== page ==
Olympic Games and Effort for Foolish Things

Am I the only one who gets into a bit of a funny mood around the time of the Olympics?  I mean, I love them wholeheartedly; to me it’s as exciting as a holiday that only comes around once every four years.  When the Games are on, just about all I do is sit in front of the television and cheer on our athletes.  I can’t help it; I am an athlete myself, I live for sports (and literally make my (meager) living because of them) and this celebration of friendly competition makes my heart swell.  I get goosebumps when I think of the unbelievable amount of work, dedication, and sacrifice these athletes have given in order to get here, and am truly inspired; I know how much it takes to get good, and to get that good seems nearly unhuman.  I’ll even freely admit that the Olympic anthem almost brings tears to my eyes.

However, I also must admit, less freely, that there is another part of me.  A tiny, nagging feeling that seems to grow every year, with every major sporting event (at least, every one that I care about – luckily I’m not into popular ball sports or I’d be in trouble).  Try as I might, I can’t seem to curb that feeling.  It’s quiet, but incredibly persistent.  That feeling wears on me, reminds me of my ever-increasing age[1], of my past failures, of sports that I have quit or times I could have tried harder but didn’t.  That feeling also creeps into my current sports, and tells me that I’m not very good at them, that I am making a fool of myself by working so hard when I’m really not going anywhere.  It tells me I will never succeed, not really, not to a good enough degree – so I shouldn’t be trying.  It leaves me questioning why I do these things at all.

I attempt to find that feeling and stop it, but it is very sly, very sneaky, and though it can be weakened (with a lot of effort) I imagine it is impossible to actually kill.  That feeling has popped up throughout my entire life, and I have a bad suspicion that it will continue to do so.  I think the feeling is called doubt.  I know I’m not the only one who feels it.

In fact, I think most of society feels it, and repeats a similar message over and over and over: things aren’t worth doing if a) you’re not the absolute best (or close to it) already, or b) they’re not moving you forward in life.  We tend to believe that things seen as ‘leisure activities’ like sports are a waste of time if taken too seriously, or done more than recreationally; especially once you are an adult.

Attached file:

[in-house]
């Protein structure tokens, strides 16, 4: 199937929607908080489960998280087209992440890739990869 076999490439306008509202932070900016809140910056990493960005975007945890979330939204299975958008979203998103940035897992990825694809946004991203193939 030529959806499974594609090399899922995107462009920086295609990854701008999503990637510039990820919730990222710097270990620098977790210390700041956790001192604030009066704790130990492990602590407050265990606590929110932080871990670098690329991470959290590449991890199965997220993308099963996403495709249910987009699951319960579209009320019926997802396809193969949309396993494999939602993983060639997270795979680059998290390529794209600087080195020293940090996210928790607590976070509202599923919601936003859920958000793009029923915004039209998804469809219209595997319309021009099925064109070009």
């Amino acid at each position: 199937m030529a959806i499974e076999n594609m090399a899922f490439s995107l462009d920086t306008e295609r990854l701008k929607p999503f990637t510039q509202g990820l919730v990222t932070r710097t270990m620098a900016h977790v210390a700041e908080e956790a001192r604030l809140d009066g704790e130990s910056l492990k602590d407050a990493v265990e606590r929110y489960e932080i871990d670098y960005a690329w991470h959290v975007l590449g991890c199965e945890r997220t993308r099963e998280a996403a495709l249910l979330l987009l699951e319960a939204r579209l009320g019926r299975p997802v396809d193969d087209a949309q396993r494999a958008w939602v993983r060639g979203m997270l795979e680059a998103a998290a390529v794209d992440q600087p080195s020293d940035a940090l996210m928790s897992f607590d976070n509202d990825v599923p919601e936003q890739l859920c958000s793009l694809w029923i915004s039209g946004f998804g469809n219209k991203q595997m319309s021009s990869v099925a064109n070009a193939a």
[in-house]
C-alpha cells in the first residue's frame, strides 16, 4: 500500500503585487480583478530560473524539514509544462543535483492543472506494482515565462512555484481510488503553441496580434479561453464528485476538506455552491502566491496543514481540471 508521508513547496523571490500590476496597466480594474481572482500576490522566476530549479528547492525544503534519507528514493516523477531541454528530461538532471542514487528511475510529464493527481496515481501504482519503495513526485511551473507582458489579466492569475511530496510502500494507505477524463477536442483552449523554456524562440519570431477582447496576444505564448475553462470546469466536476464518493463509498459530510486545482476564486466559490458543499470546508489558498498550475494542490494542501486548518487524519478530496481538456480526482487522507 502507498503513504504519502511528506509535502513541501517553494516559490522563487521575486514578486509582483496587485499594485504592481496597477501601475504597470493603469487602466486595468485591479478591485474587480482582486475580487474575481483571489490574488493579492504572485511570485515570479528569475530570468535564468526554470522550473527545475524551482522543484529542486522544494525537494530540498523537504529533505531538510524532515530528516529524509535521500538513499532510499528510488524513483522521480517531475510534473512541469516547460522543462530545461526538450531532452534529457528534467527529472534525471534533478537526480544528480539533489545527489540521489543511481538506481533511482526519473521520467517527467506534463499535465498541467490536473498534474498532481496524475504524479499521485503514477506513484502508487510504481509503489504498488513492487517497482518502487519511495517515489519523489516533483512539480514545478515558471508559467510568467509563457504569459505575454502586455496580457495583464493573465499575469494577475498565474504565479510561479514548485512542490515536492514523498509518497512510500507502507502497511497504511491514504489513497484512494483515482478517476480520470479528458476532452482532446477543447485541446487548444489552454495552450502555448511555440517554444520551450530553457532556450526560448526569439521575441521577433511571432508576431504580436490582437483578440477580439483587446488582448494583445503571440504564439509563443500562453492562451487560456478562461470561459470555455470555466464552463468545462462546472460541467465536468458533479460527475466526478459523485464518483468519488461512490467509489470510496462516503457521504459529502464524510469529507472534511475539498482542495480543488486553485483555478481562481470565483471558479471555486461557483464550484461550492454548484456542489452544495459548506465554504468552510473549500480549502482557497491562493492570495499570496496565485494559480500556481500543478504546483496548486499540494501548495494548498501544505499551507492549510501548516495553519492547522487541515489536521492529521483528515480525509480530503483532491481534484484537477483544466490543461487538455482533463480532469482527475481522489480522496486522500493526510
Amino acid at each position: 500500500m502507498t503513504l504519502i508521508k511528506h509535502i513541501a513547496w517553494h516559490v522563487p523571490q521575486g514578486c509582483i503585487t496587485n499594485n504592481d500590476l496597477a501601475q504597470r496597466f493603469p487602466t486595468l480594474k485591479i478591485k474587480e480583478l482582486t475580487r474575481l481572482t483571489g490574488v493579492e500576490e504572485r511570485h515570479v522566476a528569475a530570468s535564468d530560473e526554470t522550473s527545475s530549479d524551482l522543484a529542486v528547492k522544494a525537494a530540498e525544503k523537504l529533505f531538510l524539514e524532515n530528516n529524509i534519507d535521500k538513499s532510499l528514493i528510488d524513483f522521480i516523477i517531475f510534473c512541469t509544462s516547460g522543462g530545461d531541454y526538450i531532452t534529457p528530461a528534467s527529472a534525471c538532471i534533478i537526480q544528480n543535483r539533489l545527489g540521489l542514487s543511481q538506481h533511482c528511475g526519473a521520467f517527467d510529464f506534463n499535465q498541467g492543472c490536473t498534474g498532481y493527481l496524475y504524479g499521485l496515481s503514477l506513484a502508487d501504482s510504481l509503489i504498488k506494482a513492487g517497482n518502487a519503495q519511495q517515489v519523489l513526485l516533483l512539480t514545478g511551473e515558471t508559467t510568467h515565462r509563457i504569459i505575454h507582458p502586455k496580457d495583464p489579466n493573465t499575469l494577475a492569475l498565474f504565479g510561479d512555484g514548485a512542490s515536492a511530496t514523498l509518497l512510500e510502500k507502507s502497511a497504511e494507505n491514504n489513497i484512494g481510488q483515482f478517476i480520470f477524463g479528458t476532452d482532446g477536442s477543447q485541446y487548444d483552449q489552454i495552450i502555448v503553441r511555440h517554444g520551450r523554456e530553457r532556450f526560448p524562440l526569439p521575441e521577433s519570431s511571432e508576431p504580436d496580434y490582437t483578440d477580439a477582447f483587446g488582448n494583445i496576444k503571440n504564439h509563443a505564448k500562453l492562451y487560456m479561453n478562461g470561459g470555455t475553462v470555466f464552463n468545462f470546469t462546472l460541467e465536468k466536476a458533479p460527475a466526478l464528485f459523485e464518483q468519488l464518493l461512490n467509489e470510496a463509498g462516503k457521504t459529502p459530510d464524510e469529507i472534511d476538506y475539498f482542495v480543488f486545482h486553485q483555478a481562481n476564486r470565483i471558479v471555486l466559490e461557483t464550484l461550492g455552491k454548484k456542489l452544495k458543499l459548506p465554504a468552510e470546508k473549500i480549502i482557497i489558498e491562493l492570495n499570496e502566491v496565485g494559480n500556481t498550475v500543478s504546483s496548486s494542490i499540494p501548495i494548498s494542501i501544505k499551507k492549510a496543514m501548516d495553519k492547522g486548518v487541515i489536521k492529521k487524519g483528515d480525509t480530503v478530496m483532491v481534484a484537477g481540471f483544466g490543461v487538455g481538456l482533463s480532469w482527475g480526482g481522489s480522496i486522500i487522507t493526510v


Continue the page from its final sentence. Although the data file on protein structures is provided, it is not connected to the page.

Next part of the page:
So, that has led me (the long way) to my main point: why do sports at all?  What do they really get us?  We are spending such a large portion of our lives on something that does not move us forward, in the eyes of society: for most of us it does not make us money, or further our careers, or help us raise families.  Why do something that we do not feel we necessarily should be doing?[2]

Well, I’m still trying to figure out that answer for myself.  I am still trying to justify dedicating so much time, energy and money to things that most people deem ‘useless.’  I still have not found a satisfying answer.  Maybe there is no answer, no justification, and sports really are a waste of time.  I refuse to actually believe that, however.

Instead, I believe this:  Life is more than mere survival, more than filling the basic needs of food and shelter.  People have more needs than that.  I feel that some of these needs consist of competition, of setting goals, and of bettering ourselves.  And most importantly, having a physical outlet.  We need sports for the same reason we need art, and music, and dancing, and games: without these things, life would be bland and dull and boring, and in my honest opinion rather sad.

However, I dare say that most of these needs could be fulfilled by recreational sports.  So what about those of us who have more of a passion than that?  Who decide to throw our entire lives, heart and soul, into our sports?  Who take competition seriously, even at the lower levels?  Is it not pointless to train hard when we will probably never be the best, and something like the Olympics doesn’t seem possible?

I could make the point that even Olympic athletes were not born Olympic athletes, knowing the possibilities, or where they would end up.  That they were just like you and me, and questioned themselves, yet did their sports because they loved them, the greatness came later.  We only see the end result, we do not see the hours they have put in, over days, over years, that led to that result.

However, I don’t think you have to be an Olympic athlete to be worthwhile as an athlete.  I don’t think you need to be great in order to justify how much your sport (or whatever you do) means to you.  In fact, I don’t think hard work needs any justification at all.

The lesson I choose to take from the Olympic Games is this: these athletes are not only to be respected because they are the best, as they have not always been the best.  They are to be respected for the work they did when they were not the best.  For the times that they felt stupid for their dreams but kept dreaming anyway.  For the times that they were beaten but tried again.  Mostly, for finding the quiet and persistent strength to ignore that nagging voice of doubt.

 

[1] Though 41-year-old Olympic gymnast Oksana Chusovitina proves that age doesn’t matter as much as we tend to think!

[2] As my friend said in How to Fail at Life: An Introduction: “don’t should all over yourself.”

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